Archives for category: upcycling

Okay, fashionistas and fatshionistas, here’s my dilemma. I’ve been looking for office clothes with difficulty for over 40 years. What it is now is almost what it was then: basically men’s wear cut for women. Jackets. I’ve had short sleeved batik ones over sundresses, I’ve had khaki jumpsuits, zippered flight type jackets in Prince of Wales plaid (with matching bell bottoms, to be sure), long-sleeved midi length washable poly velvet Jane Avril dress for those parties I had to cover, you name it. One of my favorites was a hip academic outfit confected for a conference in Ireland: widewale corduroy leggings in eau de Nil, gigantic white cashmere sweater, knee length Wellingtons, and pink pearls. No nipples. And, after 25, no minis.

What it is now is what all the serious girls at the uni around the corner from where I used to live wore and wear: techno fiber pants (black, black or black), $100+ V-necked t shirt (dark, dark, dark or jewel), jacket (“), Rolex and ankle boots. My t shirts cost $9, my big black face Timex $30, and I can’t get my freakishly high arches into boots. No jewelry. Although my discovery of $8 necklaces at Forever21 is a big monkey wrench in my Afro Pomo Homo minimalist femme costume. Don’t forget the hair *cut* not a hair *do*.

Coming up, because it’s 400 degrees outside, an LBD with a black linen moto and ballet flats.

(Wouldn’t this $6.80 gigantic faux pearl necklace look awesome with my moto?
http://tinyurl.com/pd4jxdw

(I think perhaps not. One of the secrets of dressing the ancient avoirdupois is to let your wrinkles and your hair cut be the jewels.)

I am very interested in fashion and the cutting edge of future fashion, which as everybody knows is coming out of art schools in Britain, headed up by the late Alexander McQueen, with punk and artisanal references. He had some other references in there, also sublime. Part of the punk thing is sustainable, locavore, dumpster-diving, upcycled fashion, in which I am extremely interested. As we all know, street fashion drives couture. One of the biggest influences in street fashion since, I think, the Pointer Sisters started raiding the Good Will Stores of ’60s San Francisco for ’40s suits and ’30s panne velvet, is the Good Will. Now monetized by bottom feeder Hollywood stylists into “vintage” clothes, Good Will outfits worn by chic club kids have been fashion’s — and couture’s — leading influence. (All those chicken hawks like Lagerfeld and Galliano circle, cawing, over kids’ nightclubs.)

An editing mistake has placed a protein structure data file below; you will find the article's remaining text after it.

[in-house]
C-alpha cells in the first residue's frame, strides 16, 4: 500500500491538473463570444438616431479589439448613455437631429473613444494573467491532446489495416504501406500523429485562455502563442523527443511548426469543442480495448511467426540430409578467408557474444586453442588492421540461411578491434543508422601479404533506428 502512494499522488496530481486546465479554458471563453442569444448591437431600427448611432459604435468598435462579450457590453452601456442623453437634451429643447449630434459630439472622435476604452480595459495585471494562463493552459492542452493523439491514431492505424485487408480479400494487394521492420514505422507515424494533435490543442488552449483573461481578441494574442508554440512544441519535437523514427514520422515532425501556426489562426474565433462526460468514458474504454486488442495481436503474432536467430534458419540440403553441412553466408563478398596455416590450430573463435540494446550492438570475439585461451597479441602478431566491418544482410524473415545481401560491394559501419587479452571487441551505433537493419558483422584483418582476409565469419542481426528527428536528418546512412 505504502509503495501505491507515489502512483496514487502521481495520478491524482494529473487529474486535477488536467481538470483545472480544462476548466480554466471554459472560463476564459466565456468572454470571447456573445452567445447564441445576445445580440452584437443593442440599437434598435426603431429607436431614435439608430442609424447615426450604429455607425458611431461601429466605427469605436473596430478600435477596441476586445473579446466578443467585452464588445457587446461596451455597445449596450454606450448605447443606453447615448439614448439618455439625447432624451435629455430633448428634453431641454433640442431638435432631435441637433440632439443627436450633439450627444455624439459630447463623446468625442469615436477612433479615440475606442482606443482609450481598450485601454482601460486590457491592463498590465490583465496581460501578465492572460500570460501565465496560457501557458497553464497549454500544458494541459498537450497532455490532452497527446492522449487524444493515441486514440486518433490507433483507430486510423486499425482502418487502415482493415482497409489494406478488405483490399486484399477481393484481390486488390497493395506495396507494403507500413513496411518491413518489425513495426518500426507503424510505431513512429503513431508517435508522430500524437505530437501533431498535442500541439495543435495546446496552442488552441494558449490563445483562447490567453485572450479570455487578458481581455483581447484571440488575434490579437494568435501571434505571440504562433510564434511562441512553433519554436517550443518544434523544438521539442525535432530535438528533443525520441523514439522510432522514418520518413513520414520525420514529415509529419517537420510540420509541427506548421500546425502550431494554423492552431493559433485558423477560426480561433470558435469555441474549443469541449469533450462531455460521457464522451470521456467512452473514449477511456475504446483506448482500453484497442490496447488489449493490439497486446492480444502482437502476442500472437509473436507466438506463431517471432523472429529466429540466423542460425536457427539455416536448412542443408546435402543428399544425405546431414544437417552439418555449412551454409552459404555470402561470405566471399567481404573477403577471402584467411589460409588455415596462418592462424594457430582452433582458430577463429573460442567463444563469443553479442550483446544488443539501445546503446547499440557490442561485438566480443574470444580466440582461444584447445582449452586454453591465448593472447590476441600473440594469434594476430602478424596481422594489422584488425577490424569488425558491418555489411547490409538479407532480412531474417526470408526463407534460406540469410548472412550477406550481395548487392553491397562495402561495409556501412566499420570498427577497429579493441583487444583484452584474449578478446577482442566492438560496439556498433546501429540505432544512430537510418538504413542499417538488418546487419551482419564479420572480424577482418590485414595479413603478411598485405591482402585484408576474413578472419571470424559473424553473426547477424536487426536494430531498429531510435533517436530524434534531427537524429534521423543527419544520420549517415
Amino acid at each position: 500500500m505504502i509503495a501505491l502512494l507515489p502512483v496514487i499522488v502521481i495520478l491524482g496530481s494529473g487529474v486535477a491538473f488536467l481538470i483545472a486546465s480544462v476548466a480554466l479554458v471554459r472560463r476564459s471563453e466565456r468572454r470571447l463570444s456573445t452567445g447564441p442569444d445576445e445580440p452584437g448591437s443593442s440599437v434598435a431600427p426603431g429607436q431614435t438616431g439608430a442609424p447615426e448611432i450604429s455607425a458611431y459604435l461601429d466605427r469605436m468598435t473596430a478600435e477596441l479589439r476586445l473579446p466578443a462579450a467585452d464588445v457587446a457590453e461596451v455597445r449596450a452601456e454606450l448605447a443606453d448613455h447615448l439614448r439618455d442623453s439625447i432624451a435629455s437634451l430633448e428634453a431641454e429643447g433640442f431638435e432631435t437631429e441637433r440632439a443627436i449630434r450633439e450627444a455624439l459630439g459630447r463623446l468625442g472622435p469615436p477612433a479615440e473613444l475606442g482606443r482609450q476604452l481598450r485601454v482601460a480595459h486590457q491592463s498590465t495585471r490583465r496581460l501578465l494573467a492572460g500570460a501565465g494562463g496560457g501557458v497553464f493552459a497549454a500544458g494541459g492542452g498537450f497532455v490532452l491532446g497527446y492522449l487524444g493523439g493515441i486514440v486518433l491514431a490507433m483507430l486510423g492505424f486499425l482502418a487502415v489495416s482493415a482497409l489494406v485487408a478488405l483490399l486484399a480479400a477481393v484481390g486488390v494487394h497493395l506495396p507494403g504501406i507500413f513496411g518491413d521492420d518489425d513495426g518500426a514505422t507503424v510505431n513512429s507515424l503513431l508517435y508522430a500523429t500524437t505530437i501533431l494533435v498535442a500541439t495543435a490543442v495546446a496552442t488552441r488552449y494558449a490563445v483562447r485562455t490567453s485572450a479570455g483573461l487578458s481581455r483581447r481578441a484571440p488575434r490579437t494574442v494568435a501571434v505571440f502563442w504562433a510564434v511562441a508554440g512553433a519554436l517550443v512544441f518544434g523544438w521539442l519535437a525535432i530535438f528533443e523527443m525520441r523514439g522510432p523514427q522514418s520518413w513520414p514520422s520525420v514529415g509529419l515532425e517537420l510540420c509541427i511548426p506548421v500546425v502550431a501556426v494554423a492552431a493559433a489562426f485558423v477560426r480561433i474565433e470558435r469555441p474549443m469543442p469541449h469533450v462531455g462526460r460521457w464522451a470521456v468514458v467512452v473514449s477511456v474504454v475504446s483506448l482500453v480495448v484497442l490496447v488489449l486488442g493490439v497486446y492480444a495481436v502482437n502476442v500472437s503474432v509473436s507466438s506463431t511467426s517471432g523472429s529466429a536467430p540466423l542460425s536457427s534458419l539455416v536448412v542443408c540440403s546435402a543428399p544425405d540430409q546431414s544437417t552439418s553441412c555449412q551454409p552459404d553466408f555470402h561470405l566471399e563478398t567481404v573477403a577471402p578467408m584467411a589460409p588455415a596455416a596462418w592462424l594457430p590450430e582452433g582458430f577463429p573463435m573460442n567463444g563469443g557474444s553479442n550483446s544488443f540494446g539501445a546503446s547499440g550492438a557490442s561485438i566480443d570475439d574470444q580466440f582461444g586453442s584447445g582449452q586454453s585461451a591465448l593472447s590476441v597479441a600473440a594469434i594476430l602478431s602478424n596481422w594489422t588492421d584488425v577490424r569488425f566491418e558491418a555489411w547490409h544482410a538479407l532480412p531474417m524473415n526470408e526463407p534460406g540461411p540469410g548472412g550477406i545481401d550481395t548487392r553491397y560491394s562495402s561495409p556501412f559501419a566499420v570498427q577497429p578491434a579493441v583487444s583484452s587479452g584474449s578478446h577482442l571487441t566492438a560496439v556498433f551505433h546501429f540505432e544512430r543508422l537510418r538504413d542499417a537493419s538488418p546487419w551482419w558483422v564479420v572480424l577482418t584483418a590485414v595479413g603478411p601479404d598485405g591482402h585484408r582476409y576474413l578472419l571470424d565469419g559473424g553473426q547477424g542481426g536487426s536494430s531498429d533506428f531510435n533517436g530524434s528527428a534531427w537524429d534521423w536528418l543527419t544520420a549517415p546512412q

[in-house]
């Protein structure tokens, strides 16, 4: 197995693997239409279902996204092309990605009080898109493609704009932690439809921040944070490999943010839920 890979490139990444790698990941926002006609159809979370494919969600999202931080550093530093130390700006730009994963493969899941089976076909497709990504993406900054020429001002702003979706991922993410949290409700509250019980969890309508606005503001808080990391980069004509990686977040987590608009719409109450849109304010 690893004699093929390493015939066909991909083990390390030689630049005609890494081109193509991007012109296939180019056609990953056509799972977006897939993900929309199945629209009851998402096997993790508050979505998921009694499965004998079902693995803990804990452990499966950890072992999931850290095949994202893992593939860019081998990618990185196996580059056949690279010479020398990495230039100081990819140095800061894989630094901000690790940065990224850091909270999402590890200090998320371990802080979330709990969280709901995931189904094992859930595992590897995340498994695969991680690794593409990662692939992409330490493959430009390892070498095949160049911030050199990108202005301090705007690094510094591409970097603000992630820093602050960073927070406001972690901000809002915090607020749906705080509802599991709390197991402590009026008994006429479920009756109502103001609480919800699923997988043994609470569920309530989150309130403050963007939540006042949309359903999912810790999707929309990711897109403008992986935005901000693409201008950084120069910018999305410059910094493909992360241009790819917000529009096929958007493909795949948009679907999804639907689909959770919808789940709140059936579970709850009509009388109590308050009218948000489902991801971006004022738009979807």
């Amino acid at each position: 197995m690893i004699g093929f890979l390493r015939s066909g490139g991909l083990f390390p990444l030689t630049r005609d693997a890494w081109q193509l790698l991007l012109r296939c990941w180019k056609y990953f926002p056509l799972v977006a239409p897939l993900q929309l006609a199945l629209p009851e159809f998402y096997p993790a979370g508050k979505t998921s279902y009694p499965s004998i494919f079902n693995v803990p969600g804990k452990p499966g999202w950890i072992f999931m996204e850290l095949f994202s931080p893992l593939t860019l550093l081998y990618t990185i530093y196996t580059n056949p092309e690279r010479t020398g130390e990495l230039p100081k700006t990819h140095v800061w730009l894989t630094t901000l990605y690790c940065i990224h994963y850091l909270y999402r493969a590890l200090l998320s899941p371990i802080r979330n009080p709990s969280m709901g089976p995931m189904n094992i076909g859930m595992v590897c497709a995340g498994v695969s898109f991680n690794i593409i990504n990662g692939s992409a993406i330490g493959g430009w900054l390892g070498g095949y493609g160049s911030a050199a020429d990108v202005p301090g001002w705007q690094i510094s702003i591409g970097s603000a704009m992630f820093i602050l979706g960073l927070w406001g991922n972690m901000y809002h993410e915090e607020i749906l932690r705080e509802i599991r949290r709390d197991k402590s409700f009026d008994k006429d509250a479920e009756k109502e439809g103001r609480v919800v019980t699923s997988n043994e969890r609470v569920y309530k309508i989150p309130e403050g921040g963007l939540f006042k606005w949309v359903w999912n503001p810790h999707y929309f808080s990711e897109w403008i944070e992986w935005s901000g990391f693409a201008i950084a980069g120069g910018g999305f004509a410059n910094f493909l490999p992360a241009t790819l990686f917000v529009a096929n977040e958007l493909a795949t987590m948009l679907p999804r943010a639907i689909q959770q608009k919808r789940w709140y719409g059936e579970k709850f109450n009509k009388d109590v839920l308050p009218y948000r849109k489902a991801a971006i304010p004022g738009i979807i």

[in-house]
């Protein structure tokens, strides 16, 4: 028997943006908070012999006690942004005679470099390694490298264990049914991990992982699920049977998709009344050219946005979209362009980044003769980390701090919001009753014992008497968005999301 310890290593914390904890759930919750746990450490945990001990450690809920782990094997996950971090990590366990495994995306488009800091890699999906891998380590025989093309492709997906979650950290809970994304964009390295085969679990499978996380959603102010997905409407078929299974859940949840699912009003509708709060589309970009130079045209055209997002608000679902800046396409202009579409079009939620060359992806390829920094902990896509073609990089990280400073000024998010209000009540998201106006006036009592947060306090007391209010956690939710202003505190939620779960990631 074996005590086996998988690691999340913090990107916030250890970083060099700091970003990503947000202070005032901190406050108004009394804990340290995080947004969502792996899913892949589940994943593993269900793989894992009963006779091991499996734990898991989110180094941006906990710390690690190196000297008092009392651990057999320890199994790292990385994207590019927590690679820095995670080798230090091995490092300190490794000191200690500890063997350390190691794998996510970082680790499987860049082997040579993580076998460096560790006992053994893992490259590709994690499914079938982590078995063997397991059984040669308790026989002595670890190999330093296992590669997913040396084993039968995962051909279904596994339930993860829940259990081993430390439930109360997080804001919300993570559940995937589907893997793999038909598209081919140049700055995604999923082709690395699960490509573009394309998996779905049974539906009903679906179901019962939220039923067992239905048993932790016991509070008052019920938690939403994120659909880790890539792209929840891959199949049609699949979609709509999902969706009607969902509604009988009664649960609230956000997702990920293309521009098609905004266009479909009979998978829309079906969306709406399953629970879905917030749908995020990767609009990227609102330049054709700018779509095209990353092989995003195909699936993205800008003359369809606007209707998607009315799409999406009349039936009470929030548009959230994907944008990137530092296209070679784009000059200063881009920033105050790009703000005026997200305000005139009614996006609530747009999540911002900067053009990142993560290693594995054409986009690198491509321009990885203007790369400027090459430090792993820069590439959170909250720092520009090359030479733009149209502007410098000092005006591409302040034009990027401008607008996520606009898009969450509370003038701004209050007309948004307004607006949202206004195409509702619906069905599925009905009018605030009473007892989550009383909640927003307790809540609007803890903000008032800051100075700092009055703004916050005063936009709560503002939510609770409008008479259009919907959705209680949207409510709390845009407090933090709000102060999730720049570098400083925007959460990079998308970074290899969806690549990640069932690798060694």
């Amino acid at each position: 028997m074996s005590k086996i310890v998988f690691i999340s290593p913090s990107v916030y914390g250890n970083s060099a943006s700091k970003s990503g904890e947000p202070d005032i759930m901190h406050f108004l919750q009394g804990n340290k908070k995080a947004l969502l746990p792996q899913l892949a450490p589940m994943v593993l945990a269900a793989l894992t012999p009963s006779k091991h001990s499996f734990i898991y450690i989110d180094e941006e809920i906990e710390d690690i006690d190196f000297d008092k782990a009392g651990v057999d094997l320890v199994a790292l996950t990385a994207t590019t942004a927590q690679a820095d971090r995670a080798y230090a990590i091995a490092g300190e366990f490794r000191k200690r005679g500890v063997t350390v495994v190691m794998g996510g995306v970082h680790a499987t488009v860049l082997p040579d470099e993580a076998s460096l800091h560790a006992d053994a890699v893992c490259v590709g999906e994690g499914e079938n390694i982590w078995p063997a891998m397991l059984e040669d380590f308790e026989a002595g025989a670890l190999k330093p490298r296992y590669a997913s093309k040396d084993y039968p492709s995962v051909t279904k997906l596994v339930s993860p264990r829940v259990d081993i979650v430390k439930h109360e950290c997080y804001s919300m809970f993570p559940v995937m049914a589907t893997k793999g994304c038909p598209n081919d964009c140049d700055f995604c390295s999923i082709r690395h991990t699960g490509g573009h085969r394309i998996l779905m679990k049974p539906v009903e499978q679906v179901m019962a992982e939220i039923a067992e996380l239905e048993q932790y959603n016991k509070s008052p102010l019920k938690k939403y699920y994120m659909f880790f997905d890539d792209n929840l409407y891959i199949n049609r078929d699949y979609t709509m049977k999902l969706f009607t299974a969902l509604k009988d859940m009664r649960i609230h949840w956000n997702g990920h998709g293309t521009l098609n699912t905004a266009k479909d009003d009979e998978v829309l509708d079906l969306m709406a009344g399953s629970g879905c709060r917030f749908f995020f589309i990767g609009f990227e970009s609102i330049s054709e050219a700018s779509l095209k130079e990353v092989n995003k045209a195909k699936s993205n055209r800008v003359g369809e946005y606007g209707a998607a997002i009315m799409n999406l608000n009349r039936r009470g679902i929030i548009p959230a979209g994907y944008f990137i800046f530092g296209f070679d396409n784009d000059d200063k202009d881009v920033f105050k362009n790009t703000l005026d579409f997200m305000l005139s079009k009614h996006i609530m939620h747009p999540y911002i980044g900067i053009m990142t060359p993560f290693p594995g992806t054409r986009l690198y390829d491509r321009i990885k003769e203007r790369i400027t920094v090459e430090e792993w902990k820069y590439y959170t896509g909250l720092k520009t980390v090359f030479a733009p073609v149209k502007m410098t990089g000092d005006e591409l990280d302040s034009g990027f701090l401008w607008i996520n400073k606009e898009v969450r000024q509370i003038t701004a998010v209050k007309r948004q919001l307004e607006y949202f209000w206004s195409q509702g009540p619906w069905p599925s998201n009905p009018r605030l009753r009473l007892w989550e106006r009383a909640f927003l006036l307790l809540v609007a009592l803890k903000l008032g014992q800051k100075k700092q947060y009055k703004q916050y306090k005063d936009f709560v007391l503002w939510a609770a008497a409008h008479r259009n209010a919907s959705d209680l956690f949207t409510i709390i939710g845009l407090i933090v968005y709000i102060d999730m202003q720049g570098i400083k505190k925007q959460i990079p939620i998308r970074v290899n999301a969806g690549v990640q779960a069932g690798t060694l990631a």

Courtesy of Alabama Chanin, who is selling a book called <em>Refashioned: Cutting Edge Clothing From Upcycled Materials, I have just perused the very interesting straight edge DIY books on how to turn old clothes into new ones.

Without exception, the new clothes are all performance wear. Nothing for the office. Extraordinary that paupers should be fashioning ball gowns out of t shirts. Why is this? I ask you.

The only actual instructions, for example, I’ve found for turning a man’s overcoat into a lady’s jacket or a child’s coat are in ‘40s WW2 British sewing dictionaries, discovered in Kate Davies’ wonderful blog, along with instructions on how to make underwear out of worn nightgowns and other useful information. It’s called Odham’s Big Book of Needlecraft.

I think the tailored recycling of good old clothes is because there were no throwaway clothes in those days, and also because fabric was rationed. I was born close enough to those times to have worn clothes made by seamstresses. I miss them, and I am stunned by the Harajuku ho tutus all those straight edge designers are making out of shitty old concert t shirts. Where are the upcycled work clothes?

It may be part of the Art School Confidential syndrome that every upcycled garment looks like a circus poodle outfit. I’m on it. Watch this space.

http://www.amazon.com/ReFashioned-Cutting-Edge-Clothing-Upcycled-Materials/dp/1780673019

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As a knitter, the Intelligent Craftafarian, as I call Kate Davies, is at the forefront of the British fashion sustainability movement (I say it’s punk, and it is spectacular). She has been asked by the awesome women who grow and shear their own sheep at Juniper Moon Farm in Charlottesville, VA to design a sweater made from heirloom hardy wool suitable for outerwear. (Dr. Davies gently sneers at the little girlie merinos, silk blends yet, that I’m crocheting useless little girlie garments with, which, she assures me, will pill and look ratty before they’re off the needle. So femme, my bad.)